• Under IHTA 1984, s48(3), when considering the interpretation of a settlement of excluded property, the Courts viewed the subsection to look at the single settlement as it constituted from time to time, whether it be one or a series of transfers into a settlement. It provides that foreign property comprised in a settlement is excluded property unless the settlor was UK domiciled at the time the settlement was made. Therefore, in this case, it would have been the time when the trust instrument was first executed. Under the trust deed, the standard definition of a trust fund included ‘all other money investments or other property’ which might be subsequently transferred or paid to the trustees and accepted by them as additions to the fund.
  • The Courts did not believe that it made a difference that the QServ shares (which were never foreign property) were appointed from the 2001 settlement to the DBJT and that the cash proceeds of the sale were transferred back to the 2001 settlement by the 2011 appointment. Under IHTA 1984, s81(1), the shares are deemed to comprise in the 2001 settlement. This was re-enforced by the fact that sale proceeds were appointed back to the 2001 settlement.
  • Under IHTA 1984, s.81(1), where property moves between settlements, the excluded property provisions shall only apply if the settlor (Michael) was not domiciled in the UK when the settlement (DBJT) was created. The Court did not accept the respondent’s argument that the excluded property fell within this meaning due to the steps outlined above.
  • Even if the Courts did accept the 2011 appointment was effected as a separate settlement, this would not be consistent with the legislation under IHTA 1984, s.81(1). If the QServ shares are deemed to remain within the 2001 settlement, then it cannot also be treated as a separate disposition into the 2001 settlement at the same time.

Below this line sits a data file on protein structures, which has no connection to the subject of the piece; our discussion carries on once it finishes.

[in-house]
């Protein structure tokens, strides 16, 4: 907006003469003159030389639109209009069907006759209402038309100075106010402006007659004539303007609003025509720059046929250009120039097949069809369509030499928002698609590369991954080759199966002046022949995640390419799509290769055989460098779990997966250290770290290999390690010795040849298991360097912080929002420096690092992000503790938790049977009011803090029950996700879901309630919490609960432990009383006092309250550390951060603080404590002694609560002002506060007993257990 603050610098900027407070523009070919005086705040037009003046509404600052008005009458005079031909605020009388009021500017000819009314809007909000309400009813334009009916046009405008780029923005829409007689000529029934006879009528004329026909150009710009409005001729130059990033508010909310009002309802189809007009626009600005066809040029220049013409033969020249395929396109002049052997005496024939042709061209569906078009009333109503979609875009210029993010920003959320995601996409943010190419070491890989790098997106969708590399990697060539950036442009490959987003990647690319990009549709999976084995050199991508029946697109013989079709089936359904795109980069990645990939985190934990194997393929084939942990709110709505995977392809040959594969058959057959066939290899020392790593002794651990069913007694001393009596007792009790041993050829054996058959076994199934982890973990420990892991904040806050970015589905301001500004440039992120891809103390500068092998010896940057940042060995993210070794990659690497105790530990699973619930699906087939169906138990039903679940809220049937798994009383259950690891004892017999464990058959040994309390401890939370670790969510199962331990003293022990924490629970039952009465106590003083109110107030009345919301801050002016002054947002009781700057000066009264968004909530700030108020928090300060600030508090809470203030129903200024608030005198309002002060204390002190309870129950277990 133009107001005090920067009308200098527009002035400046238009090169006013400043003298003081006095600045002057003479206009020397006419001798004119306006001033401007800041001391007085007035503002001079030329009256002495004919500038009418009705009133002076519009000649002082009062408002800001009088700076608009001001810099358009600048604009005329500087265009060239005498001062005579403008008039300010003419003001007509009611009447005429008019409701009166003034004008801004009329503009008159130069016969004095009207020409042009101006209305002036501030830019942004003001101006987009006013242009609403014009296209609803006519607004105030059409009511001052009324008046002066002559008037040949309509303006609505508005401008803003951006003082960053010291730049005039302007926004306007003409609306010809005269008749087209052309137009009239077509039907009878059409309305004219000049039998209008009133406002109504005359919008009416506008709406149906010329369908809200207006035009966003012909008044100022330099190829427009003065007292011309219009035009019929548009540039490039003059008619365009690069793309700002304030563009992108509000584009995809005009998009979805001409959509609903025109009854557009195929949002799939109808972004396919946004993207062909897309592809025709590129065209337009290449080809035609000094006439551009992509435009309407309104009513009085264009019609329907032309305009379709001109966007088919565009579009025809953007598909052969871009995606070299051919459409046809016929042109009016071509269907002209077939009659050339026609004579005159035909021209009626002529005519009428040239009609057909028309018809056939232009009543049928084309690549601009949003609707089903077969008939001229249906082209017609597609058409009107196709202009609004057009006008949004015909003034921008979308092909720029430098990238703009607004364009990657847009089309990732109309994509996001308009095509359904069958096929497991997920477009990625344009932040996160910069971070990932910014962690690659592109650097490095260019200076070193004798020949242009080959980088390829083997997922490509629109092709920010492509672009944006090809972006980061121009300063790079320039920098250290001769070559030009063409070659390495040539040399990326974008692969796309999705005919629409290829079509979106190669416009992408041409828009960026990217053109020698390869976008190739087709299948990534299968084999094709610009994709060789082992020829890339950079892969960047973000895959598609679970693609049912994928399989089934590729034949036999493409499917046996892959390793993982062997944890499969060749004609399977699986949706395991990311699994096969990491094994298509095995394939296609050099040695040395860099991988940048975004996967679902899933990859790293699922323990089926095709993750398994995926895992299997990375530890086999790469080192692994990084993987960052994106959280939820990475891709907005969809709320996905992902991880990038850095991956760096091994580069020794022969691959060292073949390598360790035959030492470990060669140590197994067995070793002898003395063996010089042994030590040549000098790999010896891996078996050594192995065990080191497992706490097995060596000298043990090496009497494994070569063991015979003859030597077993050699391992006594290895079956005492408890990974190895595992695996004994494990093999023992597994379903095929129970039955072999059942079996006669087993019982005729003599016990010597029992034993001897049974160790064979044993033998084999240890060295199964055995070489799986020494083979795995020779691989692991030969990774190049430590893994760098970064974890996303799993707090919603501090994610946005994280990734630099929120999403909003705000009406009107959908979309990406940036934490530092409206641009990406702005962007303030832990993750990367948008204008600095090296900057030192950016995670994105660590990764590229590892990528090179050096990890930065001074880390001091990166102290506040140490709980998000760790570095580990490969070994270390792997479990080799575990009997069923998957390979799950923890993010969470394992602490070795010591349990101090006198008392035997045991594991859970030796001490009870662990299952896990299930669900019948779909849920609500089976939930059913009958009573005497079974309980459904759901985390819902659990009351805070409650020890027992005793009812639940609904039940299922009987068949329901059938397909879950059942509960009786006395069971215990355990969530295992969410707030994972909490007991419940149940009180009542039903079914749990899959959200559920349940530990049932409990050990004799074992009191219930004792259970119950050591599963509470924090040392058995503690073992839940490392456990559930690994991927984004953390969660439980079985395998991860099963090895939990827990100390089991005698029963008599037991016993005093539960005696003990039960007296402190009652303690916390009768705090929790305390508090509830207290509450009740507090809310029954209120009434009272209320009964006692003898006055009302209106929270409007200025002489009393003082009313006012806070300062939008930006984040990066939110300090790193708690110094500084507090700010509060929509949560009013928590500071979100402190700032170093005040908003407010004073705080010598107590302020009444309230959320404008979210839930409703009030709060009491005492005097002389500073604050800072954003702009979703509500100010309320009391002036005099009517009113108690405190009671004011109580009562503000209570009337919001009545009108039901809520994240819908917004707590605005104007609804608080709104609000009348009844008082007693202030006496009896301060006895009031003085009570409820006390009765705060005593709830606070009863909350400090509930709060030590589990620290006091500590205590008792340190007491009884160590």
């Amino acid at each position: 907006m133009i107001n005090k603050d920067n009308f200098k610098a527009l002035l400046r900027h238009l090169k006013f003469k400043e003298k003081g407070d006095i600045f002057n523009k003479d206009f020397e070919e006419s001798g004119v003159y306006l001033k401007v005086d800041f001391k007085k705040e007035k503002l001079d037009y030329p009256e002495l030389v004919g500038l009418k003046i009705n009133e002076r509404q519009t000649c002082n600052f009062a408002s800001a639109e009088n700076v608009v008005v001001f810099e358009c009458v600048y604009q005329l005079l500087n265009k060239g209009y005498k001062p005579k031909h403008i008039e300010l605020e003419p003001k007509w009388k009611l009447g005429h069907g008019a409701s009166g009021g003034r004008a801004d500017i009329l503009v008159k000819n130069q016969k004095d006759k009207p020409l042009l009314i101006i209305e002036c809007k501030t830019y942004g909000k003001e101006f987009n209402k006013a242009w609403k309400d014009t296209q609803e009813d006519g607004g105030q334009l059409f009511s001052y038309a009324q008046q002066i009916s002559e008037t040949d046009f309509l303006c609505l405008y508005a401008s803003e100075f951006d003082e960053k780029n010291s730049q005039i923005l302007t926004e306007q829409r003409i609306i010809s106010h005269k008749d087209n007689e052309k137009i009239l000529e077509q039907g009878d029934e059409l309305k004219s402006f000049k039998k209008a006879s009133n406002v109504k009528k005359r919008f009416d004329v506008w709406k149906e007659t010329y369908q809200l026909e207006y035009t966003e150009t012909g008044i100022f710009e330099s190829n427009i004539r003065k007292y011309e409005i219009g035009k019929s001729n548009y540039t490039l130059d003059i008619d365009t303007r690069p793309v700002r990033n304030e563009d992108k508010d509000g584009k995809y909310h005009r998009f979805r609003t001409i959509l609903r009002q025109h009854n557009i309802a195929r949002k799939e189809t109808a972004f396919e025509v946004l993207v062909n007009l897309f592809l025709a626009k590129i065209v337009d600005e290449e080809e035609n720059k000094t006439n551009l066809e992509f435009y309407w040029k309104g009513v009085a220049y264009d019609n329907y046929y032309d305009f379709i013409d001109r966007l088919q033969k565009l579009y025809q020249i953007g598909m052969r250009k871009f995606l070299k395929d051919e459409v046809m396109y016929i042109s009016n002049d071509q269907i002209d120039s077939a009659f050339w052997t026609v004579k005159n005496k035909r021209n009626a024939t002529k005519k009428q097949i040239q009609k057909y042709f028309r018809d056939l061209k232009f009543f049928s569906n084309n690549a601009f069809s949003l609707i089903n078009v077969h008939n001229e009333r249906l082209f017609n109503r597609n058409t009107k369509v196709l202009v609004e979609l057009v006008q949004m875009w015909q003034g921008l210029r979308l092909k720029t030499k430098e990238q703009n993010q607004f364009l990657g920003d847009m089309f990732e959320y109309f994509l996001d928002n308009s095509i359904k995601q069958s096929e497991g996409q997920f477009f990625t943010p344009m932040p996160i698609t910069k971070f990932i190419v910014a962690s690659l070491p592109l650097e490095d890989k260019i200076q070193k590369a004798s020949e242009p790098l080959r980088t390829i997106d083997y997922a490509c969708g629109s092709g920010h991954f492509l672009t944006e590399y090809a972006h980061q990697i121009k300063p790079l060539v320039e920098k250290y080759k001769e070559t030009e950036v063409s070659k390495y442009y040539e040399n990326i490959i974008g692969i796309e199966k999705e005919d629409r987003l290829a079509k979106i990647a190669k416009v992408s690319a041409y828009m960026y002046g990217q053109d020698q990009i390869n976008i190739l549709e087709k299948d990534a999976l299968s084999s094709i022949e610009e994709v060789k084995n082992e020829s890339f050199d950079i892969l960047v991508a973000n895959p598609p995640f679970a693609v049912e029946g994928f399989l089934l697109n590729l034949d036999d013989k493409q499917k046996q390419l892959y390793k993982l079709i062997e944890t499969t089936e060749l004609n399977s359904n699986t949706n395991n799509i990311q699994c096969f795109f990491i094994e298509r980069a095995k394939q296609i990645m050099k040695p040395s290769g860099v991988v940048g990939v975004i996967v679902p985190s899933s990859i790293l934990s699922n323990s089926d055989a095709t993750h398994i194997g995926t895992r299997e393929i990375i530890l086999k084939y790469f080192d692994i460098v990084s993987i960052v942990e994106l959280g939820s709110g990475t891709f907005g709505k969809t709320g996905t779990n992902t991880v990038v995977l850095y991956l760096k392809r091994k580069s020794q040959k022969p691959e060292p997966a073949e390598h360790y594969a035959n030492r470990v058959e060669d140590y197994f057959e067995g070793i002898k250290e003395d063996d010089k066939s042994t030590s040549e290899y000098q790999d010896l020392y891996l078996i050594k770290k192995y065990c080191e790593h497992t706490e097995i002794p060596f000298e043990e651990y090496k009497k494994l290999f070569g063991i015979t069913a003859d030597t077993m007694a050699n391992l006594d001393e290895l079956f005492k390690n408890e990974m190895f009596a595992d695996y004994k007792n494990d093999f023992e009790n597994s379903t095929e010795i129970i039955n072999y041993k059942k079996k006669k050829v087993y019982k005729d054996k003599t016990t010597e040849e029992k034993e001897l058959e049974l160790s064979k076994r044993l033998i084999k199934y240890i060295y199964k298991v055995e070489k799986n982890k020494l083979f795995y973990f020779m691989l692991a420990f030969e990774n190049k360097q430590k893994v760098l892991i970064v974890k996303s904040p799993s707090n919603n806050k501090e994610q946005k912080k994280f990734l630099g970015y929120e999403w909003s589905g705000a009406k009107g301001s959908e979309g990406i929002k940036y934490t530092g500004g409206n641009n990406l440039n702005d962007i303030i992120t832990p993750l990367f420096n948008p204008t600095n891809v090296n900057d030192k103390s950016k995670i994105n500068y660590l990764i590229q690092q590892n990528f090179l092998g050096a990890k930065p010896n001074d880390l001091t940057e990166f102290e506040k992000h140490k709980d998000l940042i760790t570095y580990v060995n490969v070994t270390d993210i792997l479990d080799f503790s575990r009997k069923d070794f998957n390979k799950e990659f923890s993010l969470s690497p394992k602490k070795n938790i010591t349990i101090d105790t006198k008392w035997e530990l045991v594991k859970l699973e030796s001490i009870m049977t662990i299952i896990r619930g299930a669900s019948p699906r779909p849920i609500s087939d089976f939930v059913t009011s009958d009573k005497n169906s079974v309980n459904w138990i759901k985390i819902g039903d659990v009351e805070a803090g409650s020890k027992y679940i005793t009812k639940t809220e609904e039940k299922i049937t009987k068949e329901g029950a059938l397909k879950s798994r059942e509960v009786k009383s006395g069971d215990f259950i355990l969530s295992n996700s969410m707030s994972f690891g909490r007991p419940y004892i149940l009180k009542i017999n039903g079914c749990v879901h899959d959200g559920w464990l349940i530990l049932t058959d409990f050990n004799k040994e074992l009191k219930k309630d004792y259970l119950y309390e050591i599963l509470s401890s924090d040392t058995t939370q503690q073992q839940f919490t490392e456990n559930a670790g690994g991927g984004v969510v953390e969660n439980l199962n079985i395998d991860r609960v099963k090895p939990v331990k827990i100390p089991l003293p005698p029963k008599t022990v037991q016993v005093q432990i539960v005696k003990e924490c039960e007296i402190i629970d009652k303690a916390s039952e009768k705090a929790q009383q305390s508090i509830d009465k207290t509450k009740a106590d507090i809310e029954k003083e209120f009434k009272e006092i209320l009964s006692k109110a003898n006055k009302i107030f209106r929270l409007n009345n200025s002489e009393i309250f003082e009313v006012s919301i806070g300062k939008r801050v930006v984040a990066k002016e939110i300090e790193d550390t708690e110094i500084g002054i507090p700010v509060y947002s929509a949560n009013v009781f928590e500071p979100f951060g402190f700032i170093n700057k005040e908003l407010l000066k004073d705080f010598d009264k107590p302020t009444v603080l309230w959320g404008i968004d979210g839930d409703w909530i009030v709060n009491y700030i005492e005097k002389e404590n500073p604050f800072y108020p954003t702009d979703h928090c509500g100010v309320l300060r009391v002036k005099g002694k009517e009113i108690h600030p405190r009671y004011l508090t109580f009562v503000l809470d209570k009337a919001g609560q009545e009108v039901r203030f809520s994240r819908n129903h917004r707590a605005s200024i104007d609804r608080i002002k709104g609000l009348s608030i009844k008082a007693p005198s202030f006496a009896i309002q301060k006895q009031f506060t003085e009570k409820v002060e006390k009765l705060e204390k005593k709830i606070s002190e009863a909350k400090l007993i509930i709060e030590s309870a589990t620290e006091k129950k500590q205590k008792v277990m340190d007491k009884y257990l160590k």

In summary, the Court viewed that the property representing the 25,000 QServ shares in the 2001 settlement at the date of the periodic charge was excluded property. The QServ shares were transferred to the trustees at a time when Michael was not UK domiciled and if they had never left the 2001 settlement their proceeds, if invested as foreign property, would undoubtedly have qualified as excluded property.

A transfer of property between settlements is dealt with under IHTA 1984, s.81.

A different conclusion may have been reached where a settlor creates an offshore settlement when he is non-UK domiciled, later acquires a UK domicile, and then makes further substantial transfers of property into a settlement. It may be argued that the property in question, if it is or becomes foreign property, should qualify as excluded property merely because the settlor was not UK domiciled when the settlement was originally made.

However, this does not apply to this case because the QServ shares originated from the 2001 settlement and were transferred at a time when Michael was non-UK domiciled.

Wider impact

Care should be taken when practitioners are advising on the tax consequences of creating an excluded property settlement whereby subsequent assets are then added to the trust.

It would seem the important issue in this case was whether there was a single excluded property settlement created with further additions to the trust or was a new settlement created when the transfer of property to the DBJT trust/2011 appointment occurred at which point Michael was a UK domicile settlor. Both scenarios would give rise to very different outcomes where foreign property is concerned.

Tagged Property tax & SDLT